4) Feedly
Price: Free
Pros: Really pretty, fast, simple to use RSS reader
Cons: Logs you out sometimes = annoying
Other Notes: I used to use RssRunner (which is releasing a new app in July called Newsvibes) and switched to this recently. I think theyre focusing on their desktop version right now, which is annoying in a way, but having a desktop/Chrome app is NICE. It's pretty, has nice gestures and such, and makes reading 57 subscriptions easy

5) PicCal
Price: Lite: Free, Pro: $0.99
Pros: This is a photo-memory type of app, where you put a picture with a message (and optional tags) for every single day. They have updated it over the years to make it nicer and it makes for a really nice memory app. I would surely suggest it for someone as a memorable thing to look back at every now and then.
Con: There really is no proper backup for this, and unlike some other apps, there's not a website. I wish i could print a book from a year's worth of pictures, but that option is surely not possible right now. The app has potential which isn't being used, sadly.
Other Notes: If you like the idea but not the app, there's several on the market with the same function -- Photo-365, 365photos, etc. or you can just take a picture every day and upload it somewhere with the caption.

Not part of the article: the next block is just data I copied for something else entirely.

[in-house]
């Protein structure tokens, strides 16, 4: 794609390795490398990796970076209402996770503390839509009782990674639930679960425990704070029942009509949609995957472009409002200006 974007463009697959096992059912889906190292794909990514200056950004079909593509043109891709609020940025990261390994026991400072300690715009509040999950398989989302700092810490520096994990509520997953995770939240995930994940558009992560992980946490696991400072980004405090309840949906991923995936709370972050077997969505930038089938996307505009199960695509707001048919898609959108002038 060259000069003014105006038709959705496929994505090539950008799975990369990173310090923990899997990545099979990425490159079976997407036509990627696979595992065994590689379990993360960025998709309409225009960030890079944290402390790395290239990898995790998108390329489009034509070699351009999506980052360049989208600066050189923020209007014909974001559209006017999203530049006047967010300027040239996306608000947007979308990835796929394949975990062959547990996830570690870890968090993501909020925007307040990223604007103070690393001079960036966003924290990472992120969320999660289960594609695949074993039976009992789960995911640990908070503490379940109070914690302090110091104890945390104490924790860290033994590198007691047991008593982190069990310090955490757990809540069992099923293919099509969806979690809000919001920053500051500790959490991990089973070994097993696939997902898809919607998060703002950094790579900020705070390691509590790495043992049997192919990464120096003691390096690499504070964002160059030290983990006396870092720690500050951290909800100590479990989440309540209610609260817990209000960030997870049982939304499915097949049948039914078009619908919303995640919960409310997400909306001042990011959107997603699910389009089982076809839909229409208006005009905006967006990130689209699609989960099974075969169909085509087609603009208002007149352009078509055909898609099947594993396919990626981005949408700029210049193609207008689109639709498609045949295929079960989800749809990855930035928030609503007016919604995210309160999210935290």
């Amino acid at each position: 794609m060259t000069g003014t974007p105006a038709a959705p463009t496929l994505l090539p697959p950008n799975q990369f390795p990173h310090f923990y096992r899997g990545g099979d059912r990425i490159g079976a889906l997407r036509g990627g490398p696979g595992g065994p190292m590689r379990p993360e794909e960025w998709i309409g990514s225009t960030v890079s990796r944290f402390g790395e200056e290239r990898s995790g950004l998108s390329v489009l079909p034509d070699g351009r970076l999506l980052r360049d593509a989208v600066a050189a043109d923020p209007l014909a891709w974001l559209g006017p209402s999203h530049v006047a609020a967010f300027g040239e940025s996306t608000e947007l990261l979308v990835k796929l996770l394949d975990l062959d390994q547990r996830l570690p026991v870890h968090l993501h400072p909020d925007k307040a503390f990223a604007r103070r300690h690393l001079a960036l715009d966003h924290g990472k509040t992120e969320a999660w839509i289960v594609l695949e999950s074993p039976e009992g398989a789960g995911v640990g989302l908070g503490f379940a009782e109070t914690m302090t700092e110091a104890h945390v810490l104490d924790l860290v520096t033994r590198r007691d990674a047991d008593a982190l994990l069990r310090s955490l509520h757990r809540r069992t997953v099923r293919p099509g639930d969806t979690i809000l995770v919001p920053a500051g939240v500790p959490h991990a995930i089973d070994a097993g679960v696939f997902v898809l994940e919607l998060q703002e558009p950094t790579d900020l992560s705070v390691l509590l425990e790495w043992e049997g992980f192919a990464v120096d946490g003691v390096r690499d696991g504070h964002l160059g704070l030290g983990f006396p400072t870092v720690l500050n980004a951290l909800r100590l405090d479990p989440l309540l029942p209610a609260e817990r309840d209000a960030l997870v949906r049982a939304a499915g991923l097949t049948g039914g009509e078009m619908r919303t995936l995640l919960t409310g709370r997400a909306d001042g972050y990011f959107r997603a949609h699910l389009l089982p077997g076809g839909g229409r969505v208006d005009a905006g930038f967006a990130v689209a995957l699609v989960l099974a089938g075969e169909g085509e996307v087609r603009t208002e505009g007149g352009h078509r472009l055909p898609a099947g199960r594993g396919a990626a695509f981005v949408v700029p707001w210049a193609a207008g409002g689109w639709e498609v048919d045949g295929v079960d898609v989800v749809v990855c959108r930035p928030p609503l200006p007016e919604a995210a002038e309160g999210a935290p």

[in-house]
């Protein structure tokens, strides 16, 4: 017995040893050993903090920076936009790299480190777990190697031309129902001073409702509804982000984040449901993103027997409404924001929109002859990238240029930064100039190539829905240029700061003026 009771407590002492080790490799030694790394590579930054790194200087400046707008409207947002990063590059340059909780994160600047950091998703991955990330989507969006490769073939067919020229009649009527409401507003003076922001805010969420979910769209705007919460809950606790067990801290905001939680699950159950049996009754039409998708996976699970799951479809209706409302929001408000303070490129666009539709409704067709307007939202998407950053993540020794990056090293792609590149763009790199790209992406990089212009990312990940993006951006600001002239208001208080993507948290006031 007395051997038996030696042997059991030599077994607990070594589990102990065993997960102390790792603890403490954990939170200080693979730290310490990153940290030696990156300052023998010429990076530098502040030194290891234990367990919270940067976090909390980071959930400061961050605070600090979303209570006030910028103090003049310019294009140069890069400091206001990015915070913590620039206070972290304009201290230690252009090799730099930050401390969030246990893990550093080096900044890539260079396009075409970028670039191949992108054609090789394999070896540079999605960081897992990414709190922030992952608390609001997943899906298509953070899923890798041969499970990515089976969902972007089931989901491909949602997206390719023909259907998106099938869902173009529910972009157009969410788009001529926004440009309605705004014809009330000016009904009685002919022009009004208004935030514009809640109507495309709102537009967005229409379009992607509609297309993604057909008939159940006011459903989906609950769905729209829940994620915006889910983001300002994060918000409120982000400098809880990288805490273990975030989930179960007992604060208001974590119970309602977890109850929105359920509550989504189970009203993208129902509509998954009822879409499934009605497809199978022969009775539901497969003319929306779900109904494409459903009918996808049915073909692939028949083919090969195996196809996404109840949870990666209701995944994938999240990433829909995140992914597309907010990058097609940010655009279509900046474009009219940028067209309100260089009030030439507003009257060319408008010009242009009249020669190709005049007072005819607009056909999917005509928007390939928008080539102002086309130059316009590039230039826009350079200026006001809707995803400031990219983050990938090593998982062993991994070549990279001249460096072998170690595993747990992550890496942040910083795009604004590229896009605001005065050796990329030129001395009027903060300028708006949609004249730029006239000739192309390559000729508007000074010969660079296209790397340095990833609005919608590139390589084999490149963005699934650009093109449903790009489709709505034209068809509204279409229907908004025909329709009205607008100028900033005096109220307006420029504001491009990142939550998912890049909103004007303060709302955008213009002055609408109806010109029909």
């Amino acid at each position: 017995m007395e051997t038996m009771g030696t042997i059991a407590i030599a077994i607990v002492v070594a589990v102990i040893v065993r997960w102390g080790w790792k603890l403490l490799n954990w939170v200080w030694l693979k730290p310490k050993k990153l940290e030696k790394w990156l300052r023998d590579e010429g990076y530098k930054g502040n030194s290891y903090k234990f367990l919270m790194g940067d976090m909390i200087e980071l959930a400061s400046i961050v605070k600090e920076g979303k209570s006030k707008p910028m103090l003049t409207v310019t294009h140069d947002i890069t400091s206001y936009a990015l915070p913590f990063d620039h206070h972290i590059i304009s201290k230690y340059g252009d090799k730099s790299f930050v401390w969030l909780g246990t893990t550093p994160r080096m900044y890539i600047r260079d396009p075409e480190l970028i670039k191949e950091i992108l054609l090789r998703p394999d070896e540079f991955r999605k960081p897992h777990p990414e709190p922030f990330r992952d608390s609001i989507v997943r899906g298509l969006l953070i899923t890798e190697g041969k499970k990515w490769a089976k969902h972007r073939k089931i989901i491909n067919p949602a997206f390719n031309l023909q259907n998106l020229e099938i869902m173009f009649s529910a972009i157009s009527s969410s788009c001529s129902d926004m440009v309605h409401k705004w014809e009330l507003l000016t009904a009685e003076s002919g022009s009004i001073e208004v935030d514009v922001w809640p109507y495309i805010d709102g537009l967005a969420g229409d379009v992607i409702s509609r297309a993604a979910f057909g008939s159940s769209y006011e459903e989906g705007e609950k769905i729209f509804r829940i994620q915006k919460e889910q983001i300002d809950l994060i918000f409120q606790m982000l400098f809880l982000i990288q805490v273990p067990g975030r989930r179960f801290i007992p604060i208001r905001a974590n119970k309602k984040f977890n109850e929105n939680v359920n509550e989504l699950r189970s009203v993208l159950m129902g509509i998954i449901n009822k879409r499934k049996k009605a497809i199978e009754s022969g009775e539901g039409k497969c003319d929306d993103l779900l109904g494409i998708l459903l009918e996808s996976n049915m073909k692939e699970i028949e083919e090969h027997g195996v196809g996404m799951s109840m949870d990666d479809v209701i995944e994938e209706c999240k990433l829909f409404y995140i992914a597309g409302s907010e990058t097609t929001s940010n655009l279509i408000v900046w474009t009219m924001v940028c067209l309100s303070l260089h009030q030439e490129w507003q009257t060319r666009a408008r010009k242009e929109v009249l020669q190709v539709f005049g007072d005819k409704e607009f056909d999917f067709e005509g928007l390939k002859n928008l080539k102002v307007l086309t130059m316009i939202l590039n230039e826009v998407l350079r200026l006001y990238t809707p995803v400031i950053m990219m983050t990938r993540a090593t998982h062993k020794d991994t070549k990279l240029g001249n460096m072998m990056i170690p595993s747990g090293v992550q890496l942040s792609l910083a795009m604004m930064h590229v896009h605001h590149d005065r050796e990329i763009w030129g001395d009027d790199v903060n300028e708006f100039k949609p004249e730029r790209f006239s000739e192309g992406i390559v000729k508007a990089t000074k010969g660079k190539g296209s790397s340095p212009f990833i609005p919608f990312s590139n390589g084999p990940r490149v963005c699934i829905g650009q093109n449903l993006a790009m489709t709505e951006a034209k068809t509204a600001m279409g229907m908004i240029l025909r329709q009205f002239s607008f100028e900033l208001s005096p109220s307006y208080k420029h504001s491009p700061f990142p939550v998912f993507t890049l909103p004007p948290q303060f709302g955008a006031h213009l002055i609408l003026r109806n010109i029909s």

Those are my top 5 most used apps! Which apps do you regularly use? :)


And so begins the summer break blogging. :)

While i blog very intermittently, I read LOTS of blog. My current Feedly app has 57 subscriptions (many of which you can find in the right sidebar), but it's important to note that several of those blogs no longer post and I don't really want to remove them (just in case they return!).

There is a common thing among all the varieties of blog-- themes. Some are travel blogs, review blogs, parenting blogs, ...and the list goes on and on. While I would say my theme is "teenage life", it might be worthwhile to dip my little blog feet in some more thematic posting, things that my life centers around- School, Technology (specifically, Apple and Apps), Pakistani TV, nails (haha), hijab/Islam. So as I venture through these 2 months of possible boredom, I'll try to post some more thematic posts. We'll see how it goes!